Insurgents take fight north and spread fear among Kurds

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With American forces claiming to have subdued most of Fallujah, insurgents have moved their rebellion to Iraq's third-largest city, Mosul, and other cities in the north. In Mosul, they attacked American and Kurdish positions and Iraqi police.

With American forces claiming to have subdued most of Fallujah, insurgents have moved their rebellion to Iraq's third-largest city, Mosul, and other cities in the north. In Mosul, they attacked American and Kurdish positions and Iraqi police.

Yesterday US troops and Iraqi National Guards recaptured some of the police stations in Mosul that insurgents seized on Thursday. The death of one American soldier was reported yesterday, and US helicopters mounted several raids.

But witnesses in Mosul said insurgents were entering the city in truckloads from Tel Afar and Fallujah. Iraq's Deputy Prime Minister, Barham Saleh, said: "In Mosul, we were expecting the terrorists to leave Fallujah and create a second front. They will open many other fronts."

Sadi Ahmed Piri, a senior official of the Patriotic Union of Kurdistan, said by phone from Mosul: "They [the insurgents] control eight police stations. I think you can say 60 per cent of the police are with them."

Insurgents burnt US military vehicles and seized weapons and bullet-proof vests from police stations. Iraqi interim government sources said the interior ministry had dismissed Mosul's police chief for not controlling his men. Rebel tactics in Mosul differed from attacks on police posts in other parts of Iraq, where they executed police after taking their weapons. In Mosul, witnesses reported, they allowed police to join the rebellion or to go home. Kurdish Peshmerga units of the Iraqi National Guard fought to prevent the mainly Arab insurgents from crossing the river Tigris and threaten the eastern, Kurdish quarter of the city. Mr Piri and other Kurdish officials said some insurgents belonged to Abu Musab al-Zarqawi's Tawhid wal Jihad, whom the US said it drove out of Fallujah. He claimed the rest were former Baath party members.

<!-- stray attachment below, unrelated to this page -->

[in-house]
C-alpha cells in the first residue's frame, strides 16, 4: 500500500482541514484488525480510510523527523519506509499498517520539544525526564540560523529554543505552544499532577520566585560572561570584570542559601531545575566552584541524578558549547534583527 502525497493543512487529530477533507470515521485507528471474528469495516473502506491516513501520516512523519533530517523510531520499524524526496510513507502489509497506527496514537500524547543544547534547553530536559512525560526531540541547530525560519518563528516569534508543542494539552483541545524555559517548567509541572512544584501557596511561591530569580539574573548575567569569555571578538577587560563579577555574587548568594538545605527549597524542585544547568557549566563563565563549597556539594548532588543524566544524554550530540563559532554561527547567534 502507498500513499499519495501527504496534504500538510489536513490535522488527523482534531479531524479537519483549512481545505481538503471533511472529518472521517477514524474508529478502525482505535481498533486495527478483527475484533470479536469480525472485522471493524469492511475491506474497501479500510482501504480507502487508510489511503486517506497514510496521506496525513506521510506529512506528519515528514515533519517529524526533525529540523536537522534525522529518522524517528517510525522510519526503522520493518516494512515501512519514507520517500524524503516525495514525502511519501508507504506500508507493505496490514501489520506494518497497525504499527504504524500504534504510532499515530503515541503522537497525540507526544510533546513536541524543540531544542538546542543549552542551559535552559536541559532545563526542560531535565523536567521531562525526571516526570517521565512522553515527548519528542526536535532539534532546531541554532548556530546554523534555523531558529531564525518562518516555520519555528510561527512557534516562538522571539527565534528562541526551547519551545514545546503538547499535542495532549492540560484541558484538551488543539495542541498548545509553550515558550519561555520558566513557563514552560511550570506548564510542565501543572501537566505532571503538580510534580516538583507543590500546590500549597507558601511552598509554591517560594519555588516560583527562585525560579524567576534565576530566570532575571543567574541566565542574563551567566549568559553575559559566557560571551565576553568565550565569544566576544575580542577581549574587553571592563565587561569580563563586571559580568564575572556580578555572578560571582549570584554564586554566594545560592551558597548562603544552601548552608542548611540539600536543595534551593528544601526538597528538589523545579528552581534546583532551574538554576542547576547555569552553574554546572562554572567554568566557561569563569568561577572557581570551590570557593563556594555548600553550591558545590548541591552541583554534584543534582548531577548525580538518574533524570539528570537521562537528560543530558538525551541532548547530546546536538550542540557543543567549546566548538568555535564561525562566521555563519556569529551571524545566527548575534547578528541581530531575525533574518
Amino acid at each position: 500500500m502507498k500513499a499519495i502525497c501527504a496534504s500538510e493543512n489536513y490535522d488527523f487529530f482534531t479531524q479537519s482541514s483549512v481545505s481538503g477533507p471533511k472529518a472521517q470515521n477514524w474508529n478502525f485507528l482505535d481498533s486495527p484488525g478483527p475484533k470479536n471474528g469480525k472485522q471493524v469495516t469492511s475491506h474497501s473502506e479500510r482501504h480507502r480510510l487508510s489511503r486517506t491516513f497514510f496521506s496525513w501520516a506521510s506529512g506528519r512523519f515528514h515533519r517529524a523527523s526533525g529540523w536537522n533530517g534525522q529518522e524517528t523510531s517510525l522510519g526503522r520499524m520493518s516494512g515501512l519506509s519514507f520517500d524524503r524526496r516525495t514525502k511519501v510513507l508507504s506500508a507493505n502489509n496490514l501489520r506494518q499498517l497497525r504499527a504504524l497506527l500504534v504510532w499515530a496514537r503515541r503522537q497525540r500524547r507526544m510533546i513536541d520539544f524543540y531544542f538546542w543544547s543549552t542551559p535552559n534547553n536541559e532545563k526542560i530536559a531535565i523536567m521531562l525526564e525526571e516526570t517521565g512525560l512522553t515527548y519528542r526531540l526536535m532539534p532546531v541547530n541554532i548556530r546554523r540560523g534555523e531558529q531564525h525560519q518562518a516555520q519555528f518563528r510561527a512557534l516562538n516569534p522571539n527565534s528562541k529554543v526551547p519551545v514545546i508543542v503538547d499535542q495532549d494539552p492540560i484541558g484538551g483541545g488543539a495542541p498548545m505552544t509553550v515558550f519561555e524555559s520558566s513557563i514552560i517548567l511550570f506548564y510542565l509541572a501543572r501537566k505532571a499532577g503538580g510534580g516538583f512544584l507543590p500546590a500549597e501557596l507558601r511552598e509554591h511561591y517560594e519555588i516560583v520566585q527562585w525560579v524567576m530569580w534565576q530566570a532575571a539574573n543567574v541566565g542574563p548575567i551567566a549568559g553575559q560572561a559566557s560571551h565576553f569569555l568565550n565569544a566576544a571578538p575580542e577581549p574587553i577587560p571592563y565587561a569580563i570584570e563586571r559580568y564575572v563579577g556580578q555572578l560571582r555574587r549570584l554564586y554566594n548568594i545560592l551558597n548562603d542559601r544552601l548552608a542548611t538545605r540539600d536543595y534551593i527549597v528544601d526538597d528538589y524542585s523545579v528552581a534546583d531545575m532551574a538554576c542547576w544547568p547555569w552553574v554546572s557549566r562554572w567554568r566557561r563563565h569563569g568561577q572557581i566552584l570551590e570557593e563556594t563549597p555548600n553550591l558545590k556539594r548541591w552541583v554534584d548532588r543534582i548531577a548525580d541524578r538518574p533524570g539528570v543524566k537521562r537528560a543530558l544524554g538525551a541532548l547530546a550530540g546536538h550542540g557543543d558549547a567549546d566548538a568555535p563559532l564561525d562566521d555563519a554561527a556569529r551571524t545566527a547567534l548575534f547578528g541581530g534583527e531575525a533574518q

"The Peshmergas captured five and killed eight," Mr Piri said. "The five captured did not carry identity cards, so we do not know yet whether they are Iraqi." The Deputy Prime Minister, Mr Saleh, said the rebels were trying "to destabilise Mosul" and "to prevent elections" scheduled for January.

Insurgents have ignored the curfew imposed by Mosul's governor on Wednesday, and they were holding many of the positions they captured on Thursday. Sources in Mosul said the violence has increased tensions among the city's diverse communities of Arabs, Kurds, Turcomans and Christians. Many Kurds and Christians have fled the city for refuge in the relative security of the northern zone of Iraq administered by the two main Kurdish parties, the Kurdistan Democratic Party and the Patriotic Union of Kurdistan.

"We have to be very careful," Mr Saleh said. "The terrorists are determined to incite civil war through ethnic and sectarian sensitivities." The Kurdish parties are the main allies - "collaborators", the insurgents say - of US forces. Many Kurds fear that fighting in Mosul, 250 miles from Baghdad on the border of the Kurdish autonomous region, could spread to the Kurdish areas.

Most Kurdish students at Mosul university have left because of the fighting and intimidation by Arab students and staff. The law student Aso Hashim told the independent Kurdish daily Hawaliti (Citizen): "I went to Mosul to study law, but I faced racist treatment from teachers, other students and the police." He said the atmosphere had changed when he returned to the university this autumn. "We didn't feel secure. I couldn't even speak with my Kurdish colleagues in Kurdish."

Many Kurdish students have gone to Erbil, the Kurdish regional capital. Some Christians are also leaving the city, some to the Kurdish region and others to Syria. The influx of Iraqi Christians into Syria, diplomats said, was a contributing factor in making Syria the only country in the region with a growing Christian population.

The US military said its troops assaulted the southern parts of Mosul on Friday, and small-arms fire and rocket-propelled grenades forced two American Cobra helicopters to make an emergency landing. One soldier was reported killed.

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